Archaeology, simply defined, is the science of learning about past human behavior by examining the physical remains left behind by people of the past. Archaeological remains–including sites, structures, features, and artifacts–provide tangible links to our collective human history and are glimpses into the social, economic, and cultural evolution of our species. Archaeology–at its core–is about discovery. We discover how people in the past lived, how they adapted to their environment, how they utilized natural resources, and how they changed the world around them.
Unlike elaborately contrived sites such as graves and temples, shipwrecks are accidental and therefore show the past as it really was. Additionally, unlike sites on land, many ships sink to the bottom where they are often left alone until discovered. Shipwrecks thus are like time capsules, preserving a single moment in time, and by studying them, archaeologists can can begin to understand the past.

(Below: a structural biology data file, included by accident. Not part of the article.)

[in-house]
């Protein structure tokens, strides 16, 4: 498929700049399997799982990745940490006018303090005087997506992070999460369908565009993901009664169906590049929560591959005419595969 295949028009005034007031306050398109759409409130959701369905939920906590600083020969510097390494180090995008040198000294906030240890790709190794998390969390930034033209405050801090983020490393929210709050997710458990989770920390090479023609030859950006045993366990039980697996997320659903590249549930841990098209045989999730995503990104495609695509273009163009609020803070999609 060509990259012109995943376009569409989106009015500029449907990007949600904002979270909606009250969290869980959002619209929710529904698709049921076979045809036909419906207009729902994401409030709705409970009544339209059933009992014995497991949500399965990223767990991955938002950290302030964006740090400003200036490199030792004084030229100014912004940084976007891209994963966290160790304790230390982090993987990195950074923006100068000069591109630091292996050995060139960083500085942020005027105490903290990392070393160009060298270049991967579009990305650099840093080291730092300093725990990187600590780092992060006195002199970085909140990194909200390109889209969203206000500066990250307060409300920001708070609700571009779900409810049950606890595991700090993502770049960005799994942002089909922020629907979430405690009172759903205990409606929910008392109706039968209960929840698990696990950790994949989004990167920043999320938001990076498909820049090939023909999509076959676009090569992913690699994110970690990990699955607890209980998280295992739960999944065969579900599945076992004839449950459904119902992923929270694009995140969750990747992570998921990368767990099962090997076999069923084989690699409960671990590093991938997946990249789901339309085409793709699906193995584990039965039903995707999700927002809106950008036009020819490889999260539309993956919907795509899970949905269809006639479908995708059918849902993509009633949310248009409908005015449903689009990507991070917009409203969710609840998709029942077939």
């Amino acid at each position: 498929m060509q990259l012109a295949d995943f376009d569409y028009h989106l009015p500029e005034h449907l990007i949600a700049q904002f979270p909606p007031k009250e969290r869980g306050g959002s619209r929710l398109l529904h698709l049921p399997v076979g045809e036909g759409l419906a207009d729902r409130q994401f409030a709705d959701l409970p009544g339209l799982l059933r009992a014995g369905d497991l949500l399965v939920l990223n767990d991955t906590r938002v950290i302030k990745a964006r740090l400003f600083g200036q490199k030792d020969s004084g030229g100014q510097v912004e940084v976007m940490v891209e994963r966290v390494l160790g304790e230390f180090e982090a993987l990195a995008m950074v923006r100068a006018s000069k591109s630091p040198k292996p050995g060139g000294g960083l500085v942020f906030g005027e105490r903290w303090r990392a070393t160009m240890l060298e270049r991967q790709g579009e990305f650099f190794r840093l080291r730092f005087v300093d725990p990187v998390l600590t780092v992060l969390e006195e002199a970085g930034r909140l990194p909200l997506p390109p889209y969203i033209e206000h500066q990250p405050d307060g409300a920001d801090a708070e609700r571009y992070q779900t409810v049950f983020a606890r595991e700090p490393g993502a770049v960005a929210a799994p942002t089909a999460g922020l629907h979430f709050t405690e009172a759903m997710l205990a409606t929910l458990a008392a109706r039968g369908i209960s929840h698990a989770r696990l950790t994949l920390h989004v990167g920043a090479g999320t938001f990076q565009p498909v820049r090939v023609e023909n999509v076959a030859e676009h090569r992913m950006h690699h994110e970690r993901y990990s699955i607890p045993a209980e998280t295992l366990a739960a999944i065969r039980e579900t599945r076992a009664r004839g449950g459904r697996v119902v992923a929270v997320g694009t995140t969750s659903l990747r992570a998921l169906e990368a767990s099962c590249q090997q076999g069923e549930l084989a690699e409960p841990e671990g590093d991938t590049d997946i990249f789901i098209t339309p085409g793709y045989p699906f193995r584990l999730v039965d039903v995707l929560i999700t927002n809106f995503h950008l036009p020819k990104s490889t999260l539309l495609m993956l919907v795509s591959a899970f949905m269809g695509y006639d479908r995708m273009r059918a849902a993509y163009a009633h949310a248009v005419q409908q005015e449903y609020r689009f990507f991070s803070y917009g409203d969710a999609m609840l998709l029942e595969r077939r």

While archaeological research has taught us much about how ships have influenced the course of human history, scientists are also beginning to learn how sunken ships influence ecology in the deepwater marine environment—from the transfer of organisms from one body of water to another as the ship was transitting to serving as places where marine life can colonize once a wreck has come to rest on the seafloor. The study of wrecks can also teach us important lessons about how currents, weather, technology, and human error can impact the environment.